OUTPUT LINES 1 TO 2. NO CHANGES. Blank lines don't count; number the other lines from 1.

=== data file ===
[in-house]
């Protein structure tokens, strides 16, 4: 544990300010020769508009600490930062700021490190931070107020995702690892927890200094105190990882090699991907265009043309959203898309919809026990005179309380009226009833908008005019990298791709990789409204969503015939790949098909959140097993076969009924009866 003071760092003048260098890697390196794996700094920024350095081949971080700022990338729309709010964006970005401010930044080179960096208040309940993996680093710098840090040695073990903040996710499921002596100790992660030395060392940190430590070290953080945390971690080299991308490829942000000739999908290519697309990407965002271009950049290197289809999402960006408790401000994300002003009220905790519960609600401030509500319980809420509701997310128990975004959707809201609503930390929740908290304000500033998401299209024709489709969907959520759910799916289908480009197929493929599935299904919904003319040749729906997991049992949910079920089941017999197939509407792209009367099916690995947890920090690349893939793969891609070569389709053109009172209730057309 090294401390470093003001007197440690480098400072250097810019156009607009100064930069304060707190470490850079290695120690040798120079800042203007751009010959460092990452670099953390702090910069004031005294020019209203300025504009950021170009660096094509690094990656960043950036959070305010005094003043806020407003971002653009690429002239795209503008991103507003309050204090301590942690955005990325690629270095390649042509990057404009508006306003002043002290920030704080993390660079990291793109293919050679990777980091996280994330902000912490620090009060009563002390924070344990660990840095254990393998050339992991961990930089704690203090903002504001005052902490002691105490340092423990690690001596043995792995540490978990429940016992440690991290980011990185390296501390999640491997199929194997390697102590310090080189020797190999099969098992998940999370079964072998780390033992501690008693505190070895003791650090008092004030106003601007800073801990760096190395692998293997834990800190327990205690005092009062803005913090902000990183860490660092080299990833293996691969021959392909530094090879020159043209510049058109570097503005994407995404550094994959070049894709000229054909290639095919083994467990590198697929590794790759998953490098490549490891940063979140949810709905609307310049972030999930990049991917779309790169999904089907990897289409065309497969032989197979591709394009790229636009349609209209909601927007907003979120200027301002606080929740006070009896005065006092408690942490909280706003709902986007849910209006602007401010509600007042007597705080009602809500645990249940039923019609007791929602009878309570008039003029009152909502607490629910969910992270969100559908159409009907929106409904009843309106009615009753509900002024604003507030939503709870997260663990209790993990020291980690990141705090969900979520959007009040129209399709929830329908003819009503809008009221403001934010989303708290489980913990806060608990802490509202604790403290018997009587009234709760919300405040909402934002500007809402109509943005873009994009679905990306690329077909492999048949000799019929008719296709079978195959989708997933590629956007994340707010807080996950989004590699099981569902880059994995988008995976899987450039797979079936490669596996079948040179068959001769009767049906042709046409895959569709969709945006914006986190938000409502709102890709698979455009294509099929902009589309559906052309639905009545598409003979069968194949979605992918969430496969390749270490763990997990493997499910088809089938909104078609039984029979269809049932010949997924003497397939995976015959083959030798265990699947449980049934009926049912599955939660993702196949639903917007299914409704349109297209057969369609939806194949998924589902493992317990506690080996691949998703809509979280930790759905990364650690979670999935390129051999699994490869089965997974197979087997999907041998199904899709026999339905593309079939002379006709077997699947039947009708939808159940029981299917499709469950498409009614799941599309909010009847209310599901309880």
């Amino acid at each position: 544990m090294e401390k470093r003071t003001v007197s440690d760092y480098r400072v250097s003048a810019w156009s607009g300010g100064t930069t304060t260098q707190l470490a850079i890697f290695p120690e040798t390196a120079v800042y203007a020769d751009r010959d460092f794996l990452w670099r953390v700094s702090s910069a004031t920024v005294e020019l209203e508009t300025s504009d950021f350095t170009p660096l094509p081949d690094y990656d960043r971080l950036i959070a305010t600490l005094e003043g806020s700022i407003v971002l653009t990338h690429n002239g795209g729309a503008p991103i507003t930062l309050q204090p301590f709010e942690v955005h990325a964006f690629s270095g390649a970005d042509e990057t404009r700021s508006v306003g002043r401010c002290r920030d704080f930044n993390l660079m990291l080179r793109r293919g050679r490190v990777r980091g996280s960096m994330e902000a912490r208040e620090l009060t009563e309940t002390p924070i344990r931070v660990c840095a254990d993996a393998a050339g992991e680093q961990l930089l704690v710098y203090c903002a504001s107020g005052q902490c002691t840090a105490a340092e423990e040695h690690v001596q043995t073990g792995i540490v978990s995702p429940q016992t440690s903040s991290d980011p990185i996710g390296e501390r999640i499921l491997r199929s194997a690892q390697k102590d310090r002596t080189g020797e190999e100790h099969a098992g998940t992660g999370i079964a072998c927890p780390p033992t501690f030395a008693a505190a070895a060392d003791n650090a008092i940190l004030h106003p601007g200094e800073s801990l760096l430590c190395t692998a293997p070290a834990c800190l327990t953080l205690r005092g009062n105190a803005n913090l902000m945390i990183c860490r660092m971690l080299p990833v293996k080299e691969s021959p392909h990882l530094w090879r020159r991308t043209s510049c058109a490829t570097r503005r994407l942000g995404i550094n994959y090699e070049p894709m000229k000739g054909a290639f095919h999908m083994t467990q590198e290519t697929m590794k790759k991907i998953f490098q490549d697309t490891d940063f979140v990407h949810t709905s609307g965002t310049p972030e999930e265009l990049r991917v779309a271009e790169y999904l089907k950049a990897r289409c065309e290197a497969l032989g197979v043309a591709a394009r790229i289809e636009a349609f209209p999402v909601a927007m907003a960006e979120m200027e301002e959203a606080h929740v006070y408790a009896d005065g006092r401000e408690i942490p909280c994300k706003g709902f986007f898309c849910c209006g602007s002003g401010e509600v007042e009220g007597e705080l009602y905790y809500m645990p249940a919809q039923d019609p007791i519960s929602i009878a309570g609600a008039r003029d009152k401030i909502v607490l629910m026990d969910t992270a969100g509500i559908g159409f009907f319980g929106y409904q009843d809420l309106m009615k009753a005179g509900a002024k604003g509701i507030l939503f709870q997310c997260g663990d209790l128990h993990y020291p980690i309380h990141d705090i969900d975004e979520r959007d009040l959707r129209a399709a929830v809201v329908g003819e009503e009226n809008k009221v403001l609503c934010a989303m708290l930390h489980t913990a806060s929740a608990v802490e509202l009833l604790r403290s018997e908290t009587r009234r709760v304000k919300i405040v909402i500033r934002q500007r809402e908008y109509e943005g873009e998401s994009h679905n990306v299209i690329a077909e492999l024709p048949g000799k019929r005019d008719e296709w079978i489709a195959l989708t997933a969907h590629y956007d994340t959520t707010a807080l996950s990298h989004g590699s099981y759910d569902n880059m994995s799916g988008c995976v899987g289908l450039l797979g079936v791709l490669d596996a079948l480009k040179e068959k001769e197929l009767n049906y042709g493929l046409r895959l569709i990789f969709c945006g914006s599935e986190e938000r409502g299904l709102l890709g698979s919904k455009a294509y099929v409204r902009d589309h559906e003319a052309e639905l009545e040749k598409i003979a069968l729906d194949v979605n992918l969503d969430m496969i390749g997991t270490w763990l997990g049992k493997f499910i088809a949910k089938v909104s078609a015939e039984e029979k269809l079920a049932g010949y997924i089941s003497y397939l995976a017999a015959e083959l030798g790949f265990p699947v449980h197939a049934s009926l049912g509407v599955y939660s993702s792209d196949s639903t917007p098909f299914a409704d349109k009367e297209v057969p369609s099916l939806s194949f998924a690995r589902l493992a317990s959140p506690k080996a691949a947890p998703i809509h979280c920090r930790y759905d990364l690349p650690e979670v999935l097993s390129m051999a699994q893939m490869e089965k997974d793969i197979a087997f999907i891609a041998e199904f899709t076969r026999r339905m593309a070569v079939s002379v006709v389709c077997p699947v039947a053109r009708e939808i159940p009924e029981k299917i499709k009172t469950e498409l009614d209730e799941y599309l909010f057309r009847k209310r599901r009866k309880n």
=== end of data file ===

[in-house]
């Protein structure tokens, strides 16, 4: 544990300010020769508009600490930062700021490190931070107020995702690892927890200094105190990882090699991907265009043309959203898309919809026990005179309380009226009833908008005019990298791709990789409204969503015939790949098909959140097993076969009924009866 003071760092003048260098890697390196794996700094920024350095081949971080700022990338729309709010964006970005401010930044080179960096208040309940993996680093710098840090040695073990903040996710499921002596100790992660030395060392940190430590070290953080945390971690080299991308490829942000000739999908290519697309990407965002271009950049290197289809999402960006408790401000994300002003009220905790519960609600401030509500319980809420509701997310128990975004959707809201609503930390929740908290304000500033998401299209024709489709969907959520759910799916289908480009197929493929599935299904919904003319040749729906997991049992949910079920089941017999197939509407792209009367099916690995947890920090690349893939793969891609070569389709053109009172209730057309 090294401390470093003001007197440690480098400072250097810019156009607009100064930069304060707190470490850079290695120690040798120079800042203007751009010959460092990452670099953390702090910069004031005294020019209203300025504009950021170009660096094509690094990656960043950036959070305010005094003043806020407003971002653009690429002239795209503008991103507003309050204090301590942690955005990325690629270095390649042509990057404009508006306003002043002290920030704080993390660079990291793109293919050679990777980091996280994330902000912490620090009060009563002390924070344990660990840095254990393998050339992991961990930089704690203090903002504001005052902490002691105490340092423990690690001596043995792995540490978990429940016992440690991290980011990185390296501390999640491997199929194997390697102590310090080189020797190999099969098992998940999370079964072998780390033992501690008693505190070895003791650090008092004030106003601007800073801990760096190395692998293997834990800190327990205690005092009062803005913090902000990183860490660092080299990833293996691969021959392909530094090879020159043209510049058109570097503005994407995404550094994959070049894709000229054909290639095919083994467990590198697929590794790759998953490098490549490891940063979140949810709905609307310049972030999930990049991917779309790169999904089907990897289409065309497969032989197979591709394009790229636009349609209209909601927007907003979120200027301002606080929740006070009896005065006092408690942490909280706003709902986007849910209006602007401010509600007042007597705080009602809500645990249940039923019609007791929602009878309570008039003029009152909502607490629910969910992270969100559908159409009907929106409904009843309106009615009753509900002024604003507030939503709870997260663990209790993990020291980690990141705090969900979520959007009040129209399709929830329908003819009503809008009221403001934010989303708290489980913990806060608990802490509202604790403290018997009587009234709760919300405040909402934002500007809402109509943005873009994009679905990306690329077909492999048949000799019929008719296709079978195959989708997933590629956007994340707010807080996950989004590699099981569902880059994995988008995976899987450039797979079936490669596996079948040179068959001769009767049906042709046409895959569709969709945006914006986190938000409502709102890709698979455009294509099929902009589309559906052309639905009545598409003979069968194949979605992918969430496969390749270490763990997990493997499910088809089938909104078609039984029979269809049932010949997924003497397939995976015959083959030798265990699947449980049934009926049912599955939660993702196949639903917007299914409704349109297209057969369609939806194949998924589902493992317990506690080996691949998703809509979280930790759905990364650690979670999935390129051999699994490869089965997974197979087997999907041998199904899709026999339905593309079939002379006709077997699947039947009708939808159940029981299917499709469950498409009614799941599309909010009847209310599901309880």